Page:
One of the side effects or main parts of having ADHD is that you don’t know how to prioritize things. It feels like there’s five phones in front of you- this is an example somebody said on the internet- it sounds like there’s five phones in front of you and they’re all ringing and you don’t know which one to pick up first. Usually people have an easier time of like sorting it. I don’t know, like not me. So kind of like the issue that I kept running into in my early days at Hirewell is that I wanted to make a really good impression. I wanted people to like me and I also wanted to do a really good job right.

It’s a new job and it’s a company that I was really excited to join, but I have these five phones in front of me that were ringing constantly and I just would never know which one to pick up. So kind of getting into the weeds with like figuring out which things should be prioritized over which things, and focusing on, if I do A, then I do B, then I do C. But actually creating the labels of A, B, and C.

I think one of the problems that we kept running into is I’d be really hard on myself and I maybe would be like, I know I should be able to figure this out just from context clues and I wouldn’t speak up as much as I should have. And the problem with anxiety is you get trapped in your own sort of cage that you create yourself and you just sit there and you go like, I’m terrible at this,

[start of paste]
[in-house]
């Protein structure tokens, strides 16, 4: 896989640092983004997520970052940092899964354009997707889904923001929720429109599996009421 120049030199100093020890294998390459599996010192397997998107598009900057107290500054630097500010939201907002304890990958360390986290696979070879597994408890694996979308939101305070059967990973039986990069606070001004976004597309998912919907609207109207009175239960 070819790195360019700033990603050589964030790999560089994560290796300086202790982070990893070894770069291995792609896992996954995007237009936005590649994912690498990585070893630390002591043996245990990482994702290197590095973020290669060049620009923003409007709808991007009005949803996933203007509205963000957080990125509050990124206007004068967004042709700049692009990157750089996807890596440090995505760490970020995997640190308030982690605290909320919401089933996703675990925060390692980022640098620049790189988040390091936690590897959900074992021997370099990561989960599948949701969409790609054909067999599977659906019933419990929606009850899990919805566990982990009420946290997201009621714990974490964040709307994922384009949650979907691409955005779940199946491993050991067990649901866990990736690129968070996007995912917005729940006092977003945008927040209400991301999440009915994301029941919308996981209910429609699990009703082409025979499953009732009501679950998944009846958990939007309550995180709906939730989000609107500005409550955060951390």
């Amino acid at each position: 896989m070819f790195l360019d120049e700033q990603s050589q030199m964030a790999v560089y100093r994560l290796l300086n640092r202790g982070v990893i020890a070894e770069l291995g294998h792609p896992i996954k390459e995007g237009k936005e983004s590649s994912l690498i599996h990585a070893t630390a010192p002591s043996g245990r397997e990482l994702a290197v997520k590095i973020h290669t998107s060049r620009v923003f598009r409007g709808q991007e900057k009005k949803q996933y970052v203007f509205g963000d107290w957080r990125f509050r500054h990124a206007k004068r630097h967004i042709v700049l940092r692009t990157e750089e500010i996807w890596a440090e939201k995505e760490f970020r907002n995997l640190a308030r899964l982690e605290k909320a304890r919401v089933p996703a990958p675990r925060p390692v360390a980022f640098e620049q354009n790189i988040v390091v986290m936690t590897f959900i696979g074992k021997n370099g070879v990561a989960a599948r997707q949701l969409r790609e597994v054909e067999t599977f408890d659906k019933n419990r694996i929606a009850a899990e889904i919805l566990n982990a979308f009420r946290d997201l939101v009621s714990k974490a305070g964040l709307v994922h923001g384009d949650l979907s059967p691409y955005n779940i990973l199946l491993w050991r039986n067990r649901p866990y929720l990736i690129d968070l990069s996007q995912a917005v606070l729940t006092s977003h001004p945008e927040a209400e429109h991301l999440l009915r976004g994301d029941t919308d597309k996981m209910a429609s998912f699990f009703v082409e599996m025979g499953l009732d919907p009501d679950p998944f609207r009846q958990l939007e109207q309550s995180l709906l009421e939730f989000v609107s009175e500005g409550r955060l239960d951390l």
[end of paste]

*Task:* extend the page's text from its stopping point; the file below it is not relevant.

I don’t know what I’m doing, I’m horrible, they’re going to fire me, whatever. But all you have to do is just go hey, do you have a second? Can we talk about this? I think that’s like a very tough thing that people with anxiety are just kind of constantly navigating and constantly learning how to deal with.

Which in and of itself, the ability- I have had to learn over and over and over again how to ask for the assistance and acknowledged that- I guess it just gets back to the main point. You will fail. You will fail, I will fail, everybody watching this will fail. So it’s one of the only constants.